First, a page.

The reappearance of the cheerful girl

I just said goodbye to my mother at the Osaka airport.

She’s now on her way back to Germany and we haven’t made any plans for when we’ll see each other again.


We didn’t cry because there was no time. We quickly hugged each other, gave each other kisses on the cheeks, and after a few goodbye-waves she was out of my sight.


I don’t feel empty, I don’t feel too sad. I mostly feel proud of my mother.

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Memories Or No Memories - That Is The Question ...

A lot of people seem to remember their childhoods or past events very clearly.

I’m not one of those people. I am a little concerned while I’ll say (write) this but I have a slight suspicion that about 70% of what I believe to be memories of past events in my life I actually made up in my mind or mixed with stories revolving around old photographs. 


My parents were born in the late 50s and come from a small village in Turkey. I’m pretty sure there was no romantic story of how they met. It wasn’t an arranged marriage but maybe something similar, although, once they had met, so I remember my mom saying, they have had a crush on each other. 

I was born and raised in Germany. My dad was a plumber and my mom worked at a factory. I was born around 6 pm - truly considerate of the fact that my parents were blue-collar workers. 

On the contrary, some of my friends’ parents were doctors or architects, who had chosen each other out of conscious love when they were students in Paris or met at a charity event and one spilled caviar hors d’oeuvre over the other.  

Having heard stories like that from friends when we were all in elementary school I must have felt pressured to come up with a romantic story for my parents.

When you are a child it’s hard to embrace your identity and feel proud of your parents for what they have accomplished in their rough lives. Instead, let’s be honest, most kids are embarrassed for whatever reason when it comes to their parents.

I was, back then and so I made up this story:


It was a nice day at a lively park somewhere in Turkey in the mid 70s. My dad was sitting on a bench reading a communist book. My mom approached the bench and was about to sit down when my father suddenly reached out with a startled sound trying to stop her.

It was too late. My mom had already turned around and set down on a gum someone had spat out there. My dad tried to explain to her what just happened and though she was shocked about probably having ruined her new skirt, she found it cute how clumsy and shy my dad was when he offered her his help. They chatted for a good while and promised each other to meet again at the same place the next day. And so they did …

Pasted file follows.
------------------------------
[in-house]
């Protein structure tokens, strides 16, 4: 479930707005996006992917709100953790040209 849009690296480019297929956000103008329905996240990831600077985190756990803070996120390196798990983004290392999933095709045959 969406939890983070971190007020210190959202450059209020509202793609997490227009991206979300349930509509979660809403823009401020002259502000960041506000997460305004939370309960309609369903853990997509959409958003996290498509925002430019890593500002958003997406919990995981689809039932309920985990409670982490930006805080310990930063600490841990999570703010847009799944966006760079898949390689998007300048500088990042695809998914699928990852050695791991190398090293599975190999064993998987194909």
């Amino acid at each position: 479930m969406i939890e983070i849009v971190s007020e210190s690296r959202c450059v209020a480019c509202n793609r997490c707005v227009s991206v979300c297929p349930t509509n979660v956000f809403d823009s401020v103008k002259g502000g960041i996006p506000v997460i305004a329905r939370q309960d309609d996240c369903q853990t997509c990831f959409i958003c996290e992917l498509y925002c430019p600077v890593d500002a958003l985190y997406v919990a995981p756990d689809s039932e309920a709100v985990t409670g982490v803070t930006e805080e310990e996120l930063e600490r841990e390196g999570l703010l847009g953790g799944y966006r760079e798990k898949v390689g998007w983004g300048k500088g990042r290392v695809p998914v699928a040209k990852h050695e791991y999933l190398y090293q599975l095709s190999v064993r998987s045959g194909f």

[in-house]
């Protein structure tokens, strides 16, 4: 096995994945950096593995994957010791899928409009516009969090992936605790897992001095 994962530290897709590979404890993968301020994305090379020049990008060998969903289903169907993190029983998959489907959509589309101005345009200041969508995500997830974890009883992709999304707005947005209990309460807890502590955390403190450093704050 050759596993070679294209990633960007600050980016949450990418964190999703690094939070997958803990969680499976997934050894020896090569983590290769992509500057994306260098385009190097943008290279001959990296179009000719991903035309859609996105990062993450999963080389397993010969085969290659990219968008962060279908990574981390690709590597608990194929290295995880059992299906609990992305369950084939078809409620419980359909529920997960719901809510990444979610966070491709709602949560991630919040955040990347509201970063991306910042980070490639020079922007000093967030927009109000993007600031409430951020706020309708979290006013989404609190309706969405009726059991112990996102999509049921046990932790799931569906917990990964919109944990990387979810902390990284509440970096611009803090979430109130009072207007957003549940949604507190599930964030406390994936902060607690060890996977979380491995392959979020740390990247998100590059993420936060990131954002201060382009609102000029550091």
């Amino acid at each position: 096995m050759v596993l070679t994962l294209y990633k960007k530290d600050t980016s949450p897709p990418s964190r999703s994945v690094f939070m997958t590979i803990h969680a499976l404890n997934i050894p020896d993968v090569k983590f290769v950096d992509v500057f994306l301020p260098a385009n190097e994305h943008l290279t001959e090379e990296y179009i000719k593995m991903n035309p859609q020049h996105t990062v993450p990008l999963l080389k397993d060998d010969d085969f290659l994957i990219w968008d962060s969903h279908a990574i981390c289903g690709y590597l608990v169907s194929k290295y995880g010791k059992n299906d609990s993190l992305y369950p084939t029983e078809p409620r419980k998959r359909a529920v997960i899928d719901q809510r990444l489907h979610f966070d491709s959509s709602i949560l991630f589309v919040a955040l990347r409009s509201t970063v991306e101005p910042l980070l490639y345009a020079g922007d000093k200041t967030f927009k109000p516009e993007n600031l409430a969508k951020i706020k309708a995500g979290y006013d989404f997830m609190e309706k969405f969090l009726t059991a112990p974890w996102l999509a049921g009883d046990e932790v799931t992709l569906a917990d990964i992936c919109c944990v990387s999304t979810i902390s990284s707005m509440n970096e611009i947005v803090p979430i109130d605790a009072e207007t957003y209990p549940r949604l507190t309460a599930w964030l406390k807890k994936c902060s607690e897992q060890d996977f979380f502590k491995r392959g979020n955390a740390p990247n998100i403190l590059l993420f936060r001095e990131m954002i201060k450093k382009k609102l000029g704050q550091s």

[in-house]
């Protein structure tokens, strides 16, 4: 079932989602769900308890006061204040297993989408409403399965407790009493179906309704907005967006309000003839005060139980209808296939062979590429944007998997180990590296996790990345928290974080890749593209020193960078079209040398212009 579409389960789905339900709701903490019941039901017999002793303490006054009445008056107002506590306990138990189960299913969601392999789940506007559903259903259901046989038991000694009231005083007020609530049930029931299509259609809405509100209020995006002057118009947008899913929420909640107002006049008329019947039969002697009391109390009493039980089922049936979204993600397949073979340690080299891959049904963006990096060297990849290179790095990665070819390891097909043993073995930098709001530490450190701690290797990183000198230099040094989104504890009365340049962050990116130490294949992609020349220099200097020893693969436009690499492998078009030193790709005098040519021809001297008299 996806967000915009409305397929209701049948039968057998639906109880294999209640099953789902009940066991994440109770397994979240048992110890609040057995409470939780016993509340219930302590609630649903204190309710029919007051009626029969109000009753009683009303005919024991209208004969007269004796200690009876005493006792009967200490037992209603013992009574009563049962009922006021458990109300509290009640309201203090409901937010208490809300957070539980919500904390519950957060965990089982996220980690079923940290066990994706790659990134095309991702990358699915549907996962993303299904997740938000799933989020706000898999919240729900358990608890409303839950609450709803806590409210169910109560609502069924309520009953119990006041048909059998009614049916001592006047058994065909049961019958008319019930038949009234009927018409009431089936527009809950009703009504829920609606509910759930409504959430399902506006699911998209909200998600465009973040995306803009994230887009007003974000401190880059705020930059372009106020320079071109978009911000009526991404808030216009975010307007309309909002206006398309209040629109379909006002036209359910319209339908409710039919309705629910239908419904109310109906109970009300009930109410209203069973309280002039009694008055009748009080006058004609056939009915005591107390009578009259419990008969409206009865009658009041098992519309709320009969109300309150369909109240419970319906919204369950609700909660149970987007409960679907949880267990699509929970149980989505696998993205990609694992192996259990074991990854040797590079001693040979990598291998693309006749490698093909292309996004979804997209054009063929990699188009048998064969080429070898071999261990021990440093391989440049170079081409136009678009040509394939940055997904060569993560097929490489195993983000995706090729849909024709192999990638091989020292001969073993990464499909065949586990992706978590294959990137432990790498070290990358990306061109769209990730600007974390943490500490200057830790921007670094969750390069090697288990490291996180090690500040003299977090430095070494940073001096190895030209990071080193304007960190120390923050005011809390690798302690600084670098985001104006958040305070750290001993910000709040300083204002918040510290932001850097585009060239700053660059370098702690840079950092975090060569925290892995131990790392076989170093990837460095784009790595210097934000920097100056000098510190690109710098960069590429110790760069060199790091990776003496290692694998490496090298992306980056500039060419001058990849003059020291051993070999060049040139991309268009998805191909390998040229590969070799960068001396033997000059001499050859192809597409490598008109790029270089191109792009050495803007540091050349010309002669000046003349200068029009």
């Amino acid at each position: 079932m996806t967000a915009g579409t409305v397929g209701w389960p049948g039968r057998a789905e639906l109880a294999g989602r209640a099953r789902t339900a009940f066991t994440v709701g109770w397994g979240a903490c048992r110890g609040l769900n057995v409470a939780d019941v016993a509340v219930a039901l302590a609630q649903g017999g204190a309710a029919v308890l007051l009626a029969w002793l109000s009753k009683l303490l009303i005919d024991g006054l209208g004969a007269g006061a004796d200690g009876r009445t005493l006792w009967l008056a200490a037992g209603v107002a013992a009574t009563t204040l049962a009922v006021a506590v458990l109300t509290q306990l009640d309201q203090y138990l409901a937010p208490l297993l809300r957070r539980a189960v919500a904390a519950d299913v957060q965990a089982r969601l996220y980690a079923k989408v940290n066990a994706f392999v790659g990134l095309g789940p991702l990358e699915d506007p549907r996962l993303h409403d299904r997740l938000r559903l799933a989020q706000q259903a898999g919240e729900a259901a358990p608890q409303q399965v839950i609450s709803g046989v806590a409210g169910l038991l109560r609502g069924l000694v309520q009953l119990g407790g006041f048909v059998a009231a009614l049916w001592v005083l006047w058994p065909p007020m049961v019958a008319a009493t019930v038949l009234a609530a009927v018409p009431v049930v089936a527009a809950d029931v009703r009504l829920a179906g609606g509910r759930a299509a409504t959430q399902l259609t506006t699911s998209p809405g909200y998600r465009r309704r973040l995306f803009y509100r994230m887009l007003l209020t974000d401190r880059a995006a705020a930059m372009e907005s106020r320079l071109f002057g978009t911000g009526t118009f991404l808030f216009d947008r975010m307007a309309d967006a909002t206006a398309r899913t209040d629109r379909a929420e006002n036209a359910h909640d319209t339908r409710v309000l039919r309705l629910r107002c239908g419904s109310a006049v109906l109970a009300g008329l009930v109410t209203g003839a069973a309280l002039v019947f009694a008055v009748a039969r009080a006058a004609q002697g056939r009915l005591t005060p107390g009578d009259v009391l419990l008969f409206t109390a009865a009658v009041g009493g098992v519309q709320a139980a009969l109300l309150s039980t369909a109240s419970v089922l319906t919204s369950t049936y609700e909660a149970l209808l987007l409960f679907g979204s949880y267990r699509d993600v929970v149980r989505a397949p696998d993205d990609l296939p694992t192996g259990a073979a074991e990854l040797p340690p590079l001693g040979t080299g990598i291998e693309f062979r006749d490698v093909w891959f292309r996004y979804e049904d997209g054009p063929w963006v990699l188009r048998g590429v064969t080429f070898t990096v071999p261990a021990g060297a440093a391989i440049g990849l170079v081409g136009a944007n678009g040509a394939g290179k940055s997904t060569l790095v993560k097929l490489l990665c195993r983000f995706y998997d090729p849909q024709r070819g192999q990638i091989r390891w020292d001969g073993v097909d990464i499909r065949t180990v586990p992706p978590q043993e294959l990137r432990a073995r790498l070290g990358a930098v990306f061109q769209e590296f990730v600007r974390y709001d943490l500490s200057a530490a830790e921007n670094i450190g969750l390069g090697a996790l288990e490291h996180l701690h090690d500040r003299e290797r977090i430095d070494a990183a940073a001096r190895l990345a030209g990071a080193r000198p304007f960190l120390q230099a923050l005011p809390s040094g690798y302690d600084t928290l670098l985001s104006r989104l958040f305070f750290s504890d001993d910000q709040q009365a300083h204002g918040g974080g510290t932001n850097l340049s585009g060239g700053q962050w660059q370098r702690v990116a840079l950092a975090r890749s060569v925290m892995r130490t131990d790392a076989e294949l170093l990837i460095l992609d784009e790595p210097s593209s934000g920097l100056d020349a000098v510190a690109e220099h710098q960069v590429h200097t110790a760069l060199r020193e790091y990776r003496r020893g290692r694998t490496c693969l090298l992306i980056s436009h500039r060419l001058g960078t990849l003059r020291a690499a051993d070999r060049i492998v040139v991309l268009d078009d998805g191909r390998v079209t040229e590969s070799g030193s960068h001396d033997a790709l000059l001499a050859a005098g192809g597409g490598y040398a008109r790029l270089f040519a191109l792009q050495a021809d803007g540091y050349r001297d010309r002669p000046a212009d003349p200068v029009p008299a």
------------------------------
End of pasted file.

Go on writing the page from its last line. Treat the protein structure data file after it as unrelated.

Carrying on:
I have to say, I am impressed by how smart I was in that age not to have added any glamor to the story or chose a fancier location like Rome or even Istanbul because nobody would have believed it.


I believed it though! For quite a long time I truly believed that that was the story of how my parents met. I don’t even know the truth.

I’m sure I asked my mom or my dad and I’m positive they told me something. I suspect though that I wasn’t impressed by it or that I didn’t like it and therefore created scenarios in my head.

How often have I done that in my life, I wonder? And what does that say about me?

That I’m a dreamer, a lunatic with a vivid mind, who needs help?


Then again, I don’t mind having a vivid imagination and making up stories. In fact, it’s what makes me me. I’m quite a visual person and if my brain could control a camera, lights, an orchestra and actors/actresses at the same time, I would produce a short video at least five times a day and present it to you like a gacha, a toy that comes out of a vending machine, with a flourish of trumpets.


I just wished that I could remember an event in the past without creating additional sub stories at the same time, just so I know what really went on in my life.

Do you know what I mean? I’ll never find out what I have deleted in my mind and have replaced it with.


I’ve started to question a lot of my memories:

Was “Sleeping Beauty” really the first movie I watched in the cinema?

Have I really stood in our door way with other kids from the neighborhood and said to St. Nikolaus, who was about to give us presents “Are you not Daniel, my aunt’s boss?” and then looked at my mom and the other kids who gazed at me in disbelief?

 Did my grandma really tell me Turkish fairy tales when she tucked me into bed? Did she tuck me into bed? 


I really don’t know for sure.

It’s funny though that on the other hand I can recall very clearly how something felt, smelled, or sounded:

 I can still smell the burned plastic of the bottom of our home phone that the naughty son of one of our family friends put on the stove to see what happens to the phone when you turn the stove on. 

When I put on sun lotion it always takes me back to a beach holiday in Turkey we once had and I can still remember how it felt to have warm sand between my toes.

I can also still feel how the floor was shaking and trembling when my aunt ran up to my cousin who started screaming and hitting because a relative had just told her that she won’t be able to go to her father’s funeral in Turkey. I can still hear her painful scream in my ears.

I don't think I made that up. Just that bit is a true memory!